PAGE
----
Tuesday, 25 June 2013

Questions (476)

Robert Dowds

Question:

476. Deputy Robert Dowds asked the Minister for Justice and Equality the mental health care provided for asylum seekers and persons seeking leave to remain who are living in direct provision; and if data are collected regarding the number of persons with serious mental health problems in the direct provision system. [30675/13]

View answer

Written answers (Question to Justice)

The Reception and Integration Agency (RIA) of my Department is responsible for the accommodation of asylum seekers in accordance with the Government policy of direct provision and dispersal. RIA currently provides accommodation to 4,587 persons in 34 accommodation centres across the State. Firstly, it is important to point out that services to asylum seekers in direct provision are main streamed. As such, asylum seekers receive a health service, including mental health services, on the same basis as Irish citizens. This is, in many cases, superior to what it available in their country of origin. Asylum seekers in direct provision first link in with health services when they are temporarily accommodated in a reception centre in Dublin after they first claim international protection. In the reception centre, they are offered medical screening and are linked in with Community Welfare services. Access is also provided to GPs, Public Health Nurses and psychological services. After a period of approximately two weeks, those asylum seekers are scheduled for dispersal to accommodation centres throughout the country, subject to clearance by the HSE Health Centre in the reception centre. If there are particular health concerns, a person may be retained for a period at the reception centre or may be dispersed to specified accommodation centres with access to particular health services. Even after dispersal, further health needs may present. Such cases are reviewed by RIA's internal administrative health unit in conjunction with the local health services to see if any administrative arrangements, transfers etc., can be put in place. RIA has access to an independent medical referee to assist in the assessment of particular health needs.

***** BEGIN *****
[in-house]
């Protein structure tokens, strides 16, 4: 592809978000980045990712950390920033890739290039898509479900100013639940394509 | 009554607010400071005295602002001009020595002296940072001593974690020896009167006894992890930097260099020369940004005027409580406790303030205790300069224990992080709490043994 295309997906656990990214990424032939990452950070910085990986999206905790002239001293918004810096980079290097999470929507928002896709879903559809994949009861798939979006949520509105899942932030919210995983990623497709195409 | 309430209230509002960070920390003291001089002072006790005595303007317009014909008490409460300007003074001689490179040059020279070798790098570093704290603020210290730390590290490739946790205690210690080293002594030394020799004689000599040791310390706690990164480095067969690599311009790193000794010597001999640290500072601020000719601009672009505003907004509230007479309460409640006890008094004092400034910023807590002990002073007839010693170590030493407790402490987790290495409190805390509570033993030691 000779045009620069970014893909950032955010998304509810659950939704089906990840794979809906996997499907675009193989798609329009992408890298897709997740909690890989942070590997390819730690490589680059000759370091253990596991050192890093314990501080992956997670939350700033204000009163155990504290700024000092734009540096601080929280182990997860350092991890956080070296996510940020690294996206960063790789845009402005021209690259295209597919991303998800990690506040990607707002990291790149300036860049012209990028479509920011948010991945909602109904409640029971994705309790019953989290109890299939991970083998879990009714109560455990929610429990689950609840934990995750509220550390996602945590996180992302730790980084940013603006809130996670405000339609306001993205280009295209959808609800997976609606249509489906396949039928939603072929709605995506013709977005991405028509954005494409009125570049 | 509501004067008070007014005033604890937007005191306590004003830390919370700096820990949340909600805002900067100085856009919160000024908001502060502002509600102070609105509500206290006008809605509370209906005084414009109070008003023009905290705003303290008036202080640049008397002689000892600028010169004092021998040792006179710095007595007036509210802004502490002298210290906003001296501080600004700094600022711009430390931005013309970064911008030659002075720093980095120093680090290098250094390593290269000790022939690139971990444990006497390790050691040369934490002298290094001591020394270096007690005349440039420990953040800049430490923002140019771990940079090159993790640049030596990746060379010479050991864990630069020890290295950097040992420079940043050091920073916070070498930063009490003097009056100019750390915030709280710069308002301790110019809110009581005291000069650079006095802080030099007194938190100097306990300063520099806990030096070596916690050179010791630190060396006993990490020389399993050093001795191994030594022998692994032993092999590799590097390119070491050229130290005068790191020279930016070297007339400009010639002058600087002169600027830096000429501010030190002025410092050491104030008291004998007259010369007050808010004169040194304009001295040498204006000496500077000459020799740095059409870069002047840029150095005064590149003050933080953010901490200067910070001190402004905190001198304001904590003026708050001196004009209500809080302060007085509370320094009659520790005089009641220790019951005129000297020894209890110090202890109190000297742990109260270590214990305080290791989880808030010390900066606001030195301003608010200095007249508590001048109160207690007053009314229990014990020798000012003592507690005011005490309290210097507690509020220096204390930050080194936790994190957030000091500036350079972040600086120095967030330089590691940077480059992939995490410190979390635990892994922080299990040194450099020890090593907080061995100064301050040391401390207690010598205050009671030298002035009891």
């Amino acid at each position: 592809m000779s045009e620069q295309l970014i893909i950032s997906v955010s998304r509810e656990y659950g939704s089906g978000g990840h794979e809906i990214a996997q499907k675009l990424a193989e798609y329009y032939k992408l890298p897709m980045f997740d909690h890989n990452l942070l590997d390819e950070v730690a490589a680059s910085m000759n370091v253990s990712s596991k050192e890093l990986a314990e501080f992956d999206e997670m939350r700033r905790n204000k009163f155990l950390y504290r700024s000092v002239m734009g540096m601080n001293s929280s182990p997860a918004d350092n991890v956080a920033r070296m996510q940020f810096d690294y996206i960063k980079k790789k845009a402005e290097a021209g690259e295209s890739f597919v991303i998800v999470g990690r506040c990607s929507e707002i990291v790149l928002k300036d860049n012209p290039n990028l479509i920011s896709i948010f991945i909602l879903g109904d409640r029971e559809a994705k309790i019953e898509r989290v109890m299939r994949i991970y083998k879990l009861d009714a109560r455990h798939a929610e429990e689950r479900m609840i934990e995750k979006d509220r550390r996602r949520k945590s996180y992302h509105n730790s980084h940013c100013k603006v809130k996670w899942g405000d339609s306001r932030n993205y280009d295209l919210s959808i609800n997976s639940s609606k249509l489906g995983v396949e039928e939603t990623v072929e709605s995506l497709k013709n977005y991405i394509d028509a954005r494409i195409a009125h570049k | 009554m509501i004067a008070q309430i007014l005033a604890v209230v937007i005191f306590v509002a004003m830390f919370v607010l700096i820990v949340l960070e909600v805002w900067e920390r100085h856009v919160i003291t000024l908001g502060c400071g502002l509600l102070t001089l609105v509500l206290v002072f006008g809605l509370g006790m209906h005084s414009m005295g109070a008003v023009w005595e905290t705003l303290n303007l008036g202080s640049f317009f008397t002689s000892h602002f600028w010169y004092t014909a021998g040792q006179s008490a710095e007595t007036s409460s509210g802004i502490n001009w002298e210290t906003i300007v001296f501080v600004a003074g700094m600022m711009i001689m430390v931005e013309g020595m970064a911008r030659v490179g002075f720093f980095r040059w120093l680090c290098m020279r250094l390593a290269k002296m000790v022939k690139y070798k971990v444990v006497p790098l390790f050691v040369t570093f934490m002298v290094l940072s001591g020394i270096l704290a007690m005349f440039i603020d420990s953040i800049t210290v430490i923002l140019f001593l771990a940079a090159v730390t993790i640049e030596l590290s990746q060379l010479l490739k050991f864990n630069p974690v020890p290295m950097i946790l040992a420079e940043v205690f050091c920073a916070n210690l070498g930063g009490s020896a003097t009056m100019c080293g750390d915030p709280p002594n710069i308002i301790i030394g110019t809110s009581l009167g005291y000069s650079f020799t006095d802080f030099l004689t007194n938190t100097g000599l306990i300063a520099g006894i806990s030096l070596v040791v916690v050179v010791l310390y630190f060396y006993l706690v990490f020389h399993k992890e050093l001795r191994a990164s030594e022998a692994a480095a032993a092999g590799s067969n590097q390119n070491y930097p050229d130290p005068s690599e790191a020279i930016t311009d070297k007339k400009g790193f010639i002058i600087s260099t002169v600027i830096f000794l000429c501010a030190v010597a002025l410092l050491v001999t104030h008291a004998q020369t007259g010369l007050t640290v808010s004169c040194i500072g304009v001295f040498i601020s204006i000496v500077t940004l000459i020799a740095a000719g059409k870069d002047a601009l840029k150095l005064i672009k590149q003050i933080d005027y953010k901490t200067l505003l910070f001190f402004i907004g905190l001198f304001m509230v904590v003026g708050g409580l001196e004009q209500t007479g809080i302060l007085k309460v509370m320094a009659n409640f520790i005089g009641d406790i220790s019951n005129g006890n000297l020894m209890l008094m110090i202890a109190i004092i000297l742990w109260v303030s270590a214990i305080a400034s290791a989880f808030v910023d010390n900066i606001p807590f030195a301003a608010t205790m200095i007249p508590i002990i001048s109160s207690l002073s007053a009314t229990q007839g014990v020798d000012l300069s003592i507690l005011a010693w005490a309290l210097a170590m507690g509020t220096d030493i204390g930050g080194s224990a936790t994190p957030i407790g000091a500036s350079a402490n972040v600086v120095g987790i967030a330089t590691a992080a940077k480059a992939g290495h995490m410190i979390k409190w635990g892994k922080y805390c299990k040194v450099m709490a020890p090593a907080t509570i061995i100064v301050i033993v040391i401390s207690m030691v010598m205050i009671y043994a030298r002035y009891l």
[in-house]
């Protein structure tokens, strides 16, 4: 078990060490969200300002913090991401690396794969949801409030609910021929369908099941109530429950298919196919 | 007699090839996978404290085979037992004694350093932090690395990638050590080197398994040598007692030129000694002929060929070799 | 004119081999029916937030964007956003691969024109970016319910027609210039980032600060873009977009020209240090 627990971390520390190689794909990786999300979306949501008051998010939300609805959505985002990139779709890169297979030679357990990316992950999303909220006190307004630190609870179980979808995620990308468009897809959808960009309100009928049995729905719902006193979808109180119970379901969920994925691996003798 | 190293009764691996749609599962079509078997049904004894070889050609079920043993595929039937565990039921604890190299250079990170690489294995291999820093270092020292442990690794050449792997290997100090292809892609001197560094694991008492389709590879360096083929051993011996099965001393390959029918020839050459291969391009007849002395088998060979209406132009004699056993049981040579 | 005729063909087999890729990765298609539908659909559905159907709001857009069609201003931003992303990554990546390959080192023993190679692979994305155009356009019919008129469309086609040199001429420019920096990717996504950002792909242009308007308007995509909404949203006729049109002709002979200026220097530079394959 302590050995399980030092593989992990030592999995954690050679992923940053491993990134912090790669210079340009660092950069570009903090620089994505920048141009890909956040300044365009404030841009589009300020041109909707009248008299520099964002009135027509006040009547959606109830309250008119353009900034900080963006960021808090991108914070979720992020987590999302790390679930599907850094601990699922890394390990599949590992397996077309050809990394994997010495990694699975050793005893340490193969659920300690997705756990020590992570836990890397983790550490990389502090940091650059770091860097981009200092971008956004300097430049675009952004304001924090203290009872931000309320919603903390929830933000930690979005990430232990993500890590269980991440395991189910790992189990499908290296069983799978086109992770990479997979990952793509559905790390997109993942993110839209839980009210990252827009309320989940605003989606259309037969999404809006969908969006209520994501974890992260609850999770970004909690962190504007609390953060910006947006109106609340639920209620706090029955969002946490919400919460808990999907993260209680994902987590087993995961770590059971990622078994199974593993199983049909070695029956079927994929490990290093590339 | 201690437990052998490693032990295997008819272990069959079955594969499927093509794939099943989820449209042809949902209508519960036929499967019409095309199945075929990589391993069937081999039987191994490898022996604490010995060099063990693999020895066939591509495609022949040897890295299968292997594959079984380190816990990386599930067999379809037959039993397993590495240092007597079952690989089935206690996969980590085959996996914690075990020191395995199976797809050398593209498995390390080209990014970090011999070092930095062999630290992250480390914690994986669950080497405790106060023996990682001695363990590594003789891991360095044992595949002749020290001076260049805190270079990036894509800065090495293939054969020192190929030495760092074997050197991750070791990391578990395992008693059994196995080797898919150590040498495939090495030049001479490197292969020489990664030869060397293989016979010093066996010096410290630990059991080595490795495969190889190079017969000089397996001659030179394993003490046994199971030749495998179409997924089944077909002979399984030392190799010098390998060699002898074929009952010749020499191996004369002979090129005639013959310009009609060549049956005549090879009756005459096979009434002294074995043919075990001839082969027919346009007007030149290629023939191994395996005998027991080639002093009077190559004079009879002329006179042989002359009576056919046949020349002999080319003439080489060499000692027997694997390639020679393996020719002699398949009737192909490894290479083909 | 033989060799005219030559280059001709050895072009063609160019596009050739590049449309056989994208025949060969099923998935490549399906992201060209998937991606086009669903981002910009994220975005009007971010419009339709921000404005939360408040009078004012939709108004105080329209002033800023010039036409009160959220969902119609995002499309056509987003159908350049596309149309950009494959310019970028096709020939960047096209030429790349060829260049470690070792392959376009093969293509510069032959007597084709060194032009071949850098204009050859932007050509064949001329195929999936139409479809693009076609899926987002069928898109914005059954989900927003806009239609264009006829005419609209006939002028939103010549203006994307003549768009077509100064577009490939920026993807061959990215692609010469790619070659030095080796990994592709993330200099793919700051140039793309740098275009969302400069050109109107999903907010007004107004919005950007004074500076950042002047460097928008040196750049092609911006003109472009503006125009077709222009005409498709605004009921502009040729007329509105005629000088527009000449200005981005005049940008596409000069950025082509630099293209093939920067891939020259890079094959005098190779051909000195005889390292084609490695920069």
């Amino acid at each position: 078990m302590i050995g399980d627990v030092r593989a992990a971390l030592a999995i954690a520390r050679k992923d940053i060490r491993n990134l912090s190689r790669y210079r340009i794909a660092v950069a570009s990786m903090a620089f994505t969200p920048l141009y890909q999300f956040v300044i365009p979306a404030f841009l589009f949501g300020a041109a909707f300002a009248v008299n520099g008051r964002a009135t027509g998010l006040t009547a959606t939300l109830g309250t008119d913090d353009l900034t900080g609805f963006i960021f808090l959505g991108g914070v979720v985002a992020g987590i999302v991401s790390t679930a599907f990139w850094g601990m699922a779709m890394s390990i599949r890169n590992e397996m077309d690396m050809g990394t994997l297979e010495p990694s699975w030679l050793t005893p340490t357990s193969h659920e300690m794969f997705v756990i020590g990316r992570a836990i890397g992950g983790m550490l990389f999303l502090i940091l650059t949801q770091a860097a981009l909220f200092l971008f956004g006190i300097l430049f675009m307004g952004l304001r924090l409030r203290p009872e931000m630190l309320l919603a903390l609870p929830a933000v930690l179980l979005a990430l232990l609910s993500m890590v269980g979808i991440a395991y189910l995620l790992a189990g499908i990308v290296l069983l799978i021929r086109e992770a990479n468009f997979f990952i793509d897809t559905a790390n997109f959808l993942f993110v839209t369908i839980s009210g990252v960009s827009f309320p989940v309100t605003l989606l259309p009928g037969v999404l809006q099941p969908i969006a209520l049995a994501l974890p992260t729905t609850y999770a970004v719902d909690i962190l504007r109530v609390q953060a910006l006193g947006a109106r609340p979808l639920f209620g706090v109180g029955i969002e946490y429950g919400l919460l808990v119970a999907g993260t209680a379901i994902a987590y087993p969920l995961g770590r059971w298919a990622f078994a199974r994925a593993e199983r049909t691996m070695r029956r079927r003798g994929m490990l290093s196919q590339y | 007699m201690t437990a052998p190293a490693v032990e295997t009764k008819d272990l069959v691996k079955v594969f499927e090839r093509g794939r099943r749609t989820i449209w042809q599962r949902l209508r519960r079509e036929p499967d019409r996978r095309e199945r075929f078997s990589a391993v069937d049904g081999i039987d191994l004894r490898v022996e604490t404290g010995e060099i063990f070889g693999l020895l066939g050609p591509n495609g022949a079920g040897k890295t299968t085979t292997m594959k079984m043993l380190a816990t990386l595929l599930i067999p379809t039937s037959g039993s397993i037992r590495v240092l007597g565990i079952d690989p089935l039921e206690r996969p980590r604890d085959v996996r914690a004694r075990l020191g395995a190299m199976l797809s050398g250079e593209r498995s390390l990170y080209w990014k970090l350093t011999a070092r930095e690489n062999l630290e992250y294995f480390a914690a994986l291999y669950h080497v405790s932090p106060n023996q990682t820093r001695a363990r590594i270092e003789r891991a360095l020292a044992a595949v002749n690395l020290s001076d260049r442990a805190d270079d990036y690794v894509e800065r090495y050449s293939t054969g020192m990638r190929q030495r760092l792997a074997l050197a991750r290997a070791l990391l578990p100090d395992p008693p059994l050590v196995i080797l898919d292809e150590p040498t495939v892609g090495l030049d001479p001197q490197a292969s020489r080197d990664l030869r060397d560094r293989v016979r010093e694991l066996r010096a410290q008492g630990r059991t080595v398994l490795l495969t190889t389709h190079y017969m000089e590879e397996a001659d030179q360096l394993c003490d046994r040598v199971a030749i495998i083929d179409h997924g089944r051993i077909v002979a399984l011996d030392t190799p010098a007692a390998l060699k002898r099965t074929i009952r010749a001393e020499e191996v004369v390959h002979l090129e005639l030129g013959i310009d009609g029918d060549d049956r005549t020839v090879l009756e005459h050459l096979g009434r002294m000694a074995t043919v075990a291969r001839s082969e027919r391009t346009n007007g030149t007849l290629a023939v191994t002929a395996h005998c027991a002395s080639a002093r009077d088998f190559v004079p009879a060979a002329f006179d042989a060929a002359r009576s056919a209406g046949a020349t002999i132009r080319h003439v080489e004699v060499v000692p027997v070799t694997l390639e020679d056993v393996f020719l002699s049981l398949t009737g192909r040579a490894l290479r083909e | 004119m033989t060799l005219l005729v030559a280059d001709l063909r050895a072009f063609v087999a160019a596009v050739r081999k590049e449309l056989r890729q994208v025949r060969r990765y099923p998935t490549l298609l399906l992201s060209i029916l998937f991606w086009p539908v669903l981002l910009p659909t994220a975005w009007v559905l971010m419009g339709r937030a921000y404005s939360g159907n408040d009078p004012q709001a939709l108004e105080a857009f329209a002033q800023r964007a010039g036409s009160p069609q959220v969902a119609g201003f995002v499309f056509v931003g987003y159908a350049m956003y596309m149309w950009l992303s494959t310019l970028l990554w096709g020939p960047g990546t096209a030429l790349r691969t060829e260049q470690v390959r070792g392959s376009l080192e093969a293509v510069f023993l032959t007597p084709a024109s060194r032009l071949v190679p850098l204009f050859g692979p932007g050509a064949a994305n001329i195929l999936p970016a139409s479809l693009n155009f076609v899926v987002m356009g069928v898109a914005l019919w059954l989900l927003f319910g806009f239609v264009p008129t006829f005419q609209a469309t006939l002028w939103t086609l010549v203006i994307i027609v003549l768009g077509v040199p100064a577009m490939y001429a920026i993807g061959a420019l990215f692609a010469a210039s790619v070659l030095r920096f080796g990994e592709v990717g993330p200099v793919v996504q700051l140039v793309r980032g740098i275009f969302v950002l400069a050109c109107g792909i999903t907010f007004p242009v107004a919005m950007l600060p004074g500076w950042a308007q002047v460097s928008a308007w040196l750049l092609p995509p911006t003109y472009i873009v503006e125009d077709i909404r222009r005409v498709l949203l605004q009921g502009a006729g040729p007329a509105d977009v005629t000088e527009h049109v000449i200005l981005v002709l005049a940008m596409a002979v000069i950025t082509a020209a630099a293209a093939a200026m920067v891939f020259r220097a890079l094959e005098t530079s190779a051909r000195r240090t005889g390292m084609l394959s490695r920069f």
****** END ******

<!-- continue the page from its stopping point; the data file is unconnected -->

On a more general level, it is very difficult to get any verifiable data in relation to the mental health of asylum seekers in Direct Provision. Patently, an asylum seeker, having removed himself from the social and family supports he had in his country of origin to live in a communal setting of a direct provision centre with all of the uncertainty attaching to his longer term immigration status, is bound to be under stress to a greater extent than the 'settled' population. The issue of whether poor mental health of some asylum seekers is a function of pre-migration stress, of the stress of the migration itself, of post migration issues, of living in Direct Provision, or a combination of these factors, is a complex matter and as such great caution should be exercised before drawing conclusions. At all events, RIA does not have access, as a matter of course, to a person's confidential medical records. Therefore, the collation of data regarding the number of persons with mental health problems in direct provision is a matter for the HSE.